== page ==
Solar Inventions, based in Atlanta, Georgia, announced it has been awarded patents in the United States, China, and Israel for its invention of a novel architecture for PV cells and modules.
Dr. Ben Damiani, chief technology officer, Solar Inventions, discovered that a manufacturer can create multiple “lanes” or subcells on a single wafer by electrically dividing each cell during the metalization process.
The process, called Configurable Current Cells (C3) requires no capital expenditure or process change for solar cell manufacturers to implement. For cell manufacturers, C3 requires only small changes in metalization print patterns and selective doping.
The process creates a new architecture that makes improvements on cell, module, and system performance while saving up to 18% of the silver required. This equates to $2 million to $5 million in savings per GW at prevailing silver prices. Silver typically represents about 10% of a solar module cost structure.
Select pilot tests and modeling have shown up to 3 Watts per panel in additional power, as well.
Most recently, the U.S. issued a continuation patent that broadens claims from Solar Inventions’ first patent and includes configurations for most modern cell structures.
“As the solar industry shifts to new cell structures such as Topcon and HJT and production continues to accelerate around the globe, the economic benefits of our Configurable Current Cell (C3) technology gain importance,” said Dr. Ben Damiani, the firm’s chief technology officer. “C3 dramatically increases silver cost savings for solar cell manufacturers, while adding power and resiliency.”
The technology won first place in the U.S. Department of Energy’s American-Made Solar Prize contest for innovative technologies, in September 2019.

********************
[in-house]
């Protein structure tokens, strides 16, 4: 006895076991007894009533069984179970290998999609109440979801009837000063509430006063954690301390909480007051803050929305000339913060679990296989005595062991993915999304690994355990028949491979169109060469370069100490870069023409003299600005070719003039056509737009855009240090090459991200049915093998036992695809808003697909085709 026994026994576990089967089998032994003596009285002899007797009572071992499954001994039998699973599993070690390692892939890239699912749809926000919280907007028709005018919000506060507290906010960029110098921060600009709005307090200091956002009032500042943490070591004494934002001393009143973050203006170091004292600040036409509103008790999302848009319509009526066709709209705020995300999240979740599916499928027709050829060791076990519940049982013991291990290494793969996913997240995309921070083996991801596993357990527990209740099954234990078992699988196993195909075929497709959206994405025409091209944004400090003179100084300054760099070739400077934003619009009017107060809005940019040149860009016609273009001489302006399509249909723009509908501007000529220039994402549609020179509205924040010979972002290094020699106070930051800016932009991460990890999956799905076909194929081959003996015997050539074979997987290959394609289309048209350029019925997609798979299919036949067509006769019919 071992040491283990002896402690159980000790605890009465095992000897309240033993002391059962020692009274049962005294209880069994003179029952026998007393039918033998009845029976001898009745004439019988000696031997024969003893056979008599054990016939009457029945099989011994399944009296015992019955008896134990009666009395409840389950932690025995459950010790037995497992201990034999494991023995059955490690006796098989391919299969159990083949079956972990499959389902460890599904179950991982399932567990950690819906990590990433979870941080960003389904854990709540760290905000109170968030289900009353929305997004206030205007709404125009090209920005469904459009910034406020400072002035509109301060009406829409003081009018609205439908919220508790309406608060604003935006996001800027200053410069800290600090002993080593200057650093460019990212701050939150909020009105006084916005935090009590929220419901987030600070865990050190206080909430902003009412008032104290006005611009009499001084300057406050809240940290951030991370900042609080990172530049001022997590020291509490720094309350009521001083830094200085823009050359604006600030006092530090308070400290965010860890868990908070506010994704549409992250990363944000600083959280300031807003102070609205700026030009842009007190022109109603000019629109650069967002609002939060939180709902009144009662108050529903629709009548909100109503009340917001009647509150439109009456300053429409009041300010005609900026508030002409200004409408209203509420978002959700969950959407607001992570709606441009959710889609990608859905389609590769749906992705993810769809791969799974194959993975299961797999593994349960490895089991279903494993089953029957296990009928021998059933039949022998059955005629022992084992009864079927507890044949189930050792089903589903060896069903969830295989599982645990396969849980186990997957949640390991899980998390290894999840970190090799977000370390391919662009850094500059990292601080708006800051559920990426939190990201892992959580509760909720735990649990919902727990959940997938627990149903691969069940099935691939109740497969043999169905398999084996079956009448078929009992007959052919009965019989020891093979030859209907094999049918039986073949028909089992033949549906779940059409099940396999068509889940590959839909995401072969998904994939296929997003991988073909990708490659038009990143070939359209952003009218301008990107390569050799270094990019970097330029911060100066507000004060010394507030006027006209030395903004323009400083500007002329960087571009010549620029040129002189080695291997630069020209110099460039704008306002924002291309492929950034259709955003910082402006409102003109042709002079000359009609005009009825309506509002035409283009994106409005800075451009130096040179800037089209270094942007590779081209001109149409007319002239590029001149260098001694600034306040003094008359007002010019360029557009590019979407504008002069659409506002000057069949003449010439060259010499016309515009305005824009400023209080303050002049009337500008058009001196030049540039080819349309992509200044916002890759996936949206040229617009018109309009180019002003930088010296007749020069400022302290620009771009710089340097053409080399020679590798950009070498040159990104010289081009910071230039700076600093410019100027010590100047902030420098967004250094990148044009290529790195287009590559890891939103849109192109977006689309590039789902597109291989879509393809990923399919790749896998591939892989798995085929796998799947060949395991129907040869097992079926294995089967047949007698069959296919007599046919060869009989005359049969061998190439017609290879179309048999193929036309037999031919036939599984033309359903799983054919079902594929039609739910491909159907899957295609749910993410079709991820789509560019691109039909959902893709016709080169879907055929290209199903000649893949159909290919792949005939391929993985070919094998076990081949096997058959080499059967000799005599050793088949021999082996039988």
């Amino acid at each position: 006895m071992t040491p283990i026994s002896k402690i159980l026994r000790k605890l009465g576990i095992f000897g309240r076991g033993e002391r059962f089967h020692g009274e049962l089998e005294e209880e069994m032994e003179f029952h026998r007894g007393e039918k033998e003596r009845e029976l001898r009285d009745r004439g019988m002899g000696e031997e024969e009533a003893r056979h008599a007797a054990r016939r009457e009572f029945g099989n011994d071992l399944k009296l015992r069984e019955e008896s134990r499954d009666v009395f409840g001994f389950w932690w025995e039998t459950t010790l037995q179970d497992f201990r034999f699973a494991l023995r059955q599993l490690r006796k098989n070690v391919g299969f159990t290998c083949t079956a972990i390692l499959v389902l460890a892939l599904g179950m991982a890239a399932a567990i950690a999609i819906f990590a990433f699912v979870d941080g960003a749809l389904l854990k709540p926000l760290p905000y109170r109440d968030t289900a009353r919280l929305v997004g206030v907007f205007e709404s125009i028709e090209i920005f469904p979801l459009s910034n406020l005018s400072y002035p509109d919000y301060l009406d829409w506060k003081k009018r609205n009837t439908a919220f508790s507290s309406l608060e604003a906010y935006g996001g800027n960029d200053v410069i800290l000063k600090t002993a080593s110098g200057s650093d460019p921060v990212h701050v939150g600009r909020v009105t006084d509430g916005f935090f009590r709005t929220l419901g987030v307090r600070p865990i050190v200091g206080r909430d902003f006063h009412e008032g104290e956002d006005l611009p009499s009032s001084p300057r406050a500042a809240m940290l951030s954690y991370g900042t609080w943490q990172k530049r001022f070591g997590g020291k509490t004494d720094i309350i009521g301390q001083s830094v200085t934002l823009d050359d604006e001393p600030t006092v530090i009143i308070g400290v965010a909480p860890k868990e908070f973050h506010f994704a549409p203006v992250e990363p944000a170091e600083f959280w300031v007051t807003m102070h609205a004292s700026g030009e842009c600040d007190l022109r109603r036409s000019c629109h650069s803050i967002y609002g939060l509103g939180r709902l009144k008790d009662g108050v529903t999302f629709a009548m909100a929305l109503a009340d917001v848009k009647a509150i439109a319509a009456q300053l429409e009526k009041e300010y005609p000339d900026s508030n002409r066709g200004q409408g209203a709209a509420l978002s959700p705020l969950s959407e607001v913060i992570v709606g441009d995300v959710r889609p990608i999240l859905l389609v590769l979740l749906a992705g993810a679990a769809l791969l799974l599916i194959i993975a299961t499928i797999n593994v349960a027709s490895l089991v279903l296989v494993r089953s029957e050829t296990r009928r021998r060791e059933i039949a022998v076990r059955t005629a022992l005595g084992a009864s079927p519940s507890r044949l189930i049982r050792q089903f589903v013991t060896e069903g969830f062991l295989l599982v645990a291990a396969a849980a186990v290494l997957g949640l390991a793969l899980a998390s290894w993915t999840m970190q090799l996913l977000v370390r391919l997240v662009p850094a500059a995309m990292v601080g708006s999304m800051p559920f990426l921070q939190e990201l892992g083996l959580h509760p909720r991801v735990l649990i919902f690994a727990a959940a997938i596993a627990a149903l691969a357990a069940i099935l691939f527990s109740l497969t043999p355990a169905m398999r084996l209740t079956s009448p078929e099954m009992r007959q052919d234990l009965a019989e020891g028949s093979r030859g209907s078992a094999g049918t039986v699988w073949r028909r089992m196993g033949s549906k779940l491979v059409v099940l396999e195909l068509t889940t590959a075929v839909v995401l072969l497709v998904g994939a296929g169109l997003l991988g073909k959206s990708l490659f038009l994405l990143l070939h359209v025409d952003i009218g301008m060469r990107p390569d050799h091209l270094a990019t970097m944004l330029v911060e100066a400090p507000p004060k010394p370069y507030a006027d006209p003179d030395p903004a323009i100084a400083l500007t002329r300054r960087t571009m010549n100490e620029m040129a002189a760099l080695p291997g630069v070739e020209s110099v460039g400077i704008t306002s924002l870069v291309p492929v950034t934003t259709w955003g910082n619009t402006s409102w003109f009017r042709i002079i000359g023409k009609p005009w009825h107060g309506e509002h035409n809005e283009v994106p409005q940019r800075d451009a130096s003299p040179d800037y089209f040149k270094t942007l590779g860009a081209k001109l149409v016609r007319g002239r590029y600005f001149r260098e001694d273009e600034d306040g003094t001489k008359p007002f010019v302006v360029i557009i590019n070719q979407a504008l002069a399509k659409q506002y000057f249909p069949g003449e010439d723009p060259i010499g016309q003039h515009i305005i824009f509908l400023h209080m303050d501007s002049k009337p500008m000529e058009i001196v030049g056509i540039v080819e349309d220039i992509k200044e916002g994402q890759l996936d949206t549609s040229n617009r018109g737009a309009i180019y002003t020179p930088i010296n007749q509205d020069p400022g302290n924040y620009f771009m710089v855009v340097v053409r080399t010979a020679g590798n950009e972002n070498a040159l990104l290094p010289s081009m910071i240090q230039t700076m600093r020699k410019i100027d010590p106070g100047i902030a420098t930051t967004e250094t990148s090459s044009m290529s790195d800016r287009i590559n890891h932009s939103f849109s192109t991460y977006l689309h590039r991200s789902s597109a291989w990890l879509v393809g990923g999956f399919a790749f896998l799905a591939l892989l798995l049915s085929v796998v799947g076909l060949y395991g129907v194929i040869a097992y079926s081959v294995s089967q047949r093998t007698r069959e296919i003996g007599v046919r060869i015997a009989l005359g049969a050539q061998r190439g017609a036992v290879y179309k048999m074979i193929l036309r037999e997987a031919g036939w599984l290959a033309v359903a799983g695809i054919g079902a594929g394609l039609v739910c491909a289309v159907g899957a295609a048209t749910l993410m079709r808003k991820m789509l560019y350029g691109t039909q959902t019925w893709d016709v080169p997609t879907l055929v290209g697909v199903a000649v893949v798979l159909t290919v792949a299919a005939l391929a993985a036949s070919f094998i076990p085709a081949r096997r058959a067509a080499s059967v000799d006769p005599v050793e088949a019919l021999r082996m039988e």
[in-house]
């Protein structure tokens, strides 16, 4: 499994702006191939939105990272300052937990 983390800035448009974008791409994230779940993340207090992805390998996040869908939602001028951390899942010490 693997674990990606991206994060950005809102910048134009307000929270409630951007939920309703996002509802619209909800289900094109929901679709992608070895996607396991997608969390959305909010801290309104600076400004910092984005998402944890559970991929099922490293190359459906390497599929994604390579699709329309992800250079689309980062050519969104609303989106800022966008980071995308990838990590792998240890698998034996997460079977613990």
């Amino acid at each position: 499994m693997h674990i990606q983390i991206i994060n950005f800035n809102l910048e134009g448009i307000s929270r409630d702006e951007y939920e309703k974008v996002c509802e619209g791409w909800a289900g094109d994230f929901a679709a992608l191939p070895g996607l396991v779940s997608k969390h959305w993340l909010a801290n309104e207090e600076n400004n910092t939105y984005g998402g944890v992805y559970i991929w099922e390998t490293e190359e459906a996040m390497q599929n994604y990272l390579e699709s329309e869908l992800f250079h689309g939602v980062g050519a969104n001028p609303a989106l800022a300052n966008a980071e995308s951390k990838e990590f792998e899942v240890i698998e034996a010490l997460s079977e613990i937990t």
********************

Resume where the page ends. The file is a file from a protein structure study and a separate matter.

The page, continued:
C3 cells are based on Damiani’s Resistively Bound Subcells (RBS). C3 creates isolated changes in cell resistance through a combination of metalization laydown changes. The patent identified specific metalization patterns, both on the top and bottom of cells, that together create precise areas of higher cell resistance. These, in turn, are used as electrical boundaries around the hybrid subcells. These subcells exhibit characteristics that have previously only been possible with exotic wafer processing techniques or physical cleaving such as half-cells, said Solar Inventions.
“While scientists have long understood the idea of subcells (also called ‘monolithic cells’), creating them required specialized processing and was prohibitively limited in efficiency. Now, any manufacturer can immediately improve their profits, fabrication losses, and warranty returns — all without risk to throughput or quality,” said Solar Inventions in a whitepaper.
The technology has also demonstrated benefits for large-format wafer-based cells. Cells greater than six inches benefit from reduced current loss due to electrical heat dissipation for elevated current flows. RBS works with 95% of all silicon cell architectures including monocrystalline, polycrystalline, PERC, HJT, and bi-facial.
Solar Inventions said the technology has several applications, including:
- Solar shingles with greatly simplified wiring requirements that reduce the cost of residential solar.
- Higher-voltage panels that can be wired in parallel, which simplifying inverter designs and reducing external power electronics.
- Lower-cost single cells that directly power electronics, like phone chargers and solar lanterns for low-income countries.
“Cherry Street Energy, one of the largest and most innovative renewable energy providers in the Southeast, installed the first C3 cells in a commercial rooftop installation in Athens, Georgia over two years ago and has enjoyed fantastic performance,” said Gregg Freishtat, chief executive officer, Solar Inventions.
A full whitepaper on RBS and C3 performance and testing can be found here.
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